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Thread: Lupus Brain Fog

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    Default Lupus Brain Fog

    I was recently diagnosed with Lupus and have been on Plaquenil less than a month. Should it help with the Lupus Brain Fog? If so when? What else have other suffers found that really works?

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    Hi, Anna. Plaquenil can take a long time to kick it, so it may be up to six months before you notice real improvement. It helps the fatigue and brain fog in some people but doesn't work as well for others, so you and your doctor may have to experiment to see what works for you.

    There is a medicine called provigil which increases daytime alertness and is sometimes prescribed for severe lupus fatigue. Some people find that it helps the lupus fog.

    Mild exercise like yoga and tai chi can also improve concentration - many ymcas and health clubs offer classes in these areas.

    If you are experiencing problems like memory loss, trouble speaking, word confusion, or acute confusion, you should talk to your doctor about being evaluated by a neurologist. Lupus can cause neurological problems that are sometimes dismissed as "brain fog", so it's important to make your doctor aware of any unusual symptoms.

    There are several other posts under this topic forum about brain fog, so looking back at some of the earlier posts might help you with more information.

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    Default Thanks Marycain -- I will read the other posts

    I've been tested by a neurologist and while my MRI's came back vasculitis free (whew) BUT my cognitive tests were an issue. While I was well above average on all other areas, I came back below average on concentration, focus and executive decision making. A huge change from my days leading teams @ GE or always being the highest scorer on tests. (Not bragging, because I had nothing to do with it -- genes -- more trying to illustrate the difference between now and then.)

    I have been meaning to check out Tai Chi (my parents do it), Yoga, water-based classes, and return to Pilates -- but my energy levels just haven't been there yet.

    I've heard good things about Provigil, but I'm not sure my insurance would cover it for Lupus -- my dr mentioned it was often covered for sleep disorders. However, the sleep study I did came out relatively OK. I My "stages" were appropriately weighted -- I just didn't sleep as many hours as I should optimally.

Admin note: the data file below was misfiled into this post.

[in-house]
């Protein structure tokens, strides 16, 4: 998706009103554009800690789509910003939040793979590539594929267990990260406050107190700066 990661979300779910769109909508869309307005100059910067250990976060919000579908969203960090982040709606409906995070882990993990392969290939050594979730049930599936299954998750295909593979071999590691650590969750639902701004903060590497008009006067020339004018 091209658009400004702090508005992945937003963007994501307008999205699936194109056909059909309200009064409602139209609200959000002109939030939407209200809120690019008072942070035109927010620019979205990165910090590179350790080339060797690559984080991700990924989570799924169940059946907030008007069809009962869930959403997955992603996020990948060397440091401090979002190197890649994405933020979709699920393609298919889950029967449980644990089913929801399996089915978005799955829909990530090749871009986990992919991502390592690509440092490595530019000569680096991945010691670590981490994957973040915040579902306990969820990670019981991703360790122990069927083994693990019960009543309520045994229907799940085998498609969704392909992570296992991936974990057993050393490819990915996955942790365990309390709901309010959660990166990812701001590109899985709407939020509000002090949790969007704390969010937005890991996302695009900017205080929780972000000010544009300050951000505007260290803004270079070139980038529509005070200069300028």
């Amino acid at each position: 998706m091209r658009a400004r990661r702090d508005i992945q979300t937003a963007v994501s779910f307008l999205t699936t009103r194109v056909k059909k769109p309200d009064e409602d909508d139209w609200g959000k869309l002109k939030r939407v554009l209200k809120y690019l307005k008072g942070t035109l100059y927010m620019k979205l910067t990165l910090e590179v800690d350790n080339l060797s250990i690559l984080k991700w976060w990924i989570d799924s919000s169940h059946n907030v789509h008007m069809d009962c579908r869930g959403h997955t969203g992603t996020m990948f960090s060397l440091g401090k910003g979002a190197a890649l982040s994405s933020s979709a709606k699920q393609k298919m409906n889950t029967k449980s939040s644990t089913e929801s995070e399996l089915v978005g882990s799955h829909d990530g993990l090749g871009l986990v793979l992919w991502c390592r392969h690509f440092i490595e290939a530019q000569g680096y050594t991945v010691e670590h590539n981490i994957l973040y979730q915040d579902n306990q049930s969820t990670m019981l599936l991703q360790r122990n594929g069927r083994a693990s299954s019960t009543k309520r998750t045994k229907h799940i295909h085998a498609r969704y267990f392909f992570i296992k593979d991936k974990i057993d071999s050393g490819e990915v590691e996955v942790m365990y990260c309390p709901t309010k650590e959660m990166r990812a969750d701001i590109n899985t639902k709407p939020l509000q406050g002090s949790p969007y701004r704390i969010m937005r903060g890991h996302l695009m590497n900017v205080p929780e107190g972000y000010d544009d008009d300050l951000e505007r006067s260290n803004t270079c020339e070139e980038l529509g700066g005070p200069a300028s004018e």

I've had Sjogrens (a majority of my teeth have had to be root canaled and crowned) for years -- and now that's been compounded with the Lupus, Fibromyalgia, & Arthritis diagnoses. Since there's so much overlap, It's confusing to know which symptoms -- joint pain, cognitive issues, fatigue etc go with which disease/treatment.

    Also, may I just say that it is a treat to hear from someone who is so well spoken and knowledgeable. (No slur on other posters intended.) I read some of your other posts and in all the message boards (on any topic) I've rarely seen such effective use of the English language. (Which I can be a bit of snob about at times...) You are a credit to the group -- if you have any kind of Lupus Fog -- it doesn't seem to come out here....

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    Default Anna

    Thank you for those kind words - you have no idea how much I appreciate them. I often get frustrated because I know what I want to say but have trouble typing it out, which is maddening for someone who used to be a 95wpm typist just a couple of years ago. It's nice to know I'm not babbling as much as I think I am.

    Like you, I also have sjogrens and some related problems, but my primary illness is a lupus/scleroderma overlap. It does make it hard when the symptoms seem to run together, and treatment for one illness exacerbates another - a constant problem with steroids and fibromyalgia. Luckily, the brain fog doesn't affect my verbal abilities much, but math is a different story. I now have trouble even balancing my checkboook or helping the boys with math homework. I also find myself going to the grocery for cereal and coming home with crackers, so I have to use a list. Thank heaven for post-it notes; I'm not sure I could survive without them.

    If your doctor is open to alternative and complementary therapies, there are some things which may help the brain fog. DHEA supplements and two plant-based supplements - Vinpocetine and Gotu Kola - are being used by some naturopaths to improve memory, concentration and overall energy levels. DHEA is available from many health food stores, but pharmaceutical grade DHEA is available by prescription only. Most clinical or research studies of DHEA use the pharmaceutical grade product. As with any alternative therapies, check with your doctor first.

    Biofeedback training and cognitive therapy can also be very helpful. Biofeedback is also helpful in managing Reynauds.

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